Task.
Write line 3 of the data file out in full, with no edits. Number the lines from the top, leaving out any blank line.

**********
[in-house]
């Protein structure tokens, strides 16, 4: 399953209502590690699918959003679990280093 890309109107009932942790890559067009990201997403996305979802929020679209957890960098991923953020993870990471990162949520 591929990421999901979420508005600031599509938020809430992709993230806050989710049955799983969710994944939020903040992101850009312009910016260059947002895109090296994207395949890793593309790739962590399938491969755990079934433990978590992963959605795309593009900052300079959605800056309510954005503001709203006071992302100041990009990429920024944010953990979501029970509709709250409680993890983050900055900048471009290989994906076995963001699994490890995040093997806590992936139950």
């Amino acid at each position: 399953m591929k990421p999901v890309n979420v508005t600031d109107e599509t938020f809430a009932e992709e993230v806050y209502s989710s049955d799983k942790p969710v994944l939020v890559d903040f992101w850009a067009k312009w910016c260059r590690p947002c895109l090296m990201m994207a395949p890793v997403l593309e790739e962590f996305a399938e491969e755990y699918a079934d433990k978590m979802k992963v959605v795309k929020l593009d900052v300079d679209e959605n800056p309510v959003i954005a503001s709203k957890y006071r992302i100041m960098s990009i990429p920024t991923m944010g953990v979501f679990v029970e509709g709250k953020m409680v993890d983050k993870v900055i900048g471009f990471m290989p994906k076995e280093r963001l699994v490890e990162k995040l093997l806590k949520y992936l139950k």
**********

């Amino acid at each position: 399953m591929k990421p999901v890309n979420v508005t600031d109107e599509t938020f809430a009932e992709e993230v806050y209502s989710s049955d799983k942790p969710v994944l939020v890559d903040f992101w850009a067009k312009w910016c260059r590690p947002c895109l090296m990201m994207a395949p890793v997403l593309e790739e962590f996305a399938e491969e755990y699918a079934d433990k978590m979802k992963v959605v795309k929020l593009d900052v300079d679209e959605n800056p309510v959003i954005a503001s709203k957890y006071r992302i100041m960098s990009i990429p920024t991923m944010g953990v979501f679990v029970e509709g709250k953020m409680v993890d983050k993870v900055i900048g471009f990471m290989p994906k076995e280093r963001l699994v490890e990162k995040l093997l806590k949520y992936l139950k």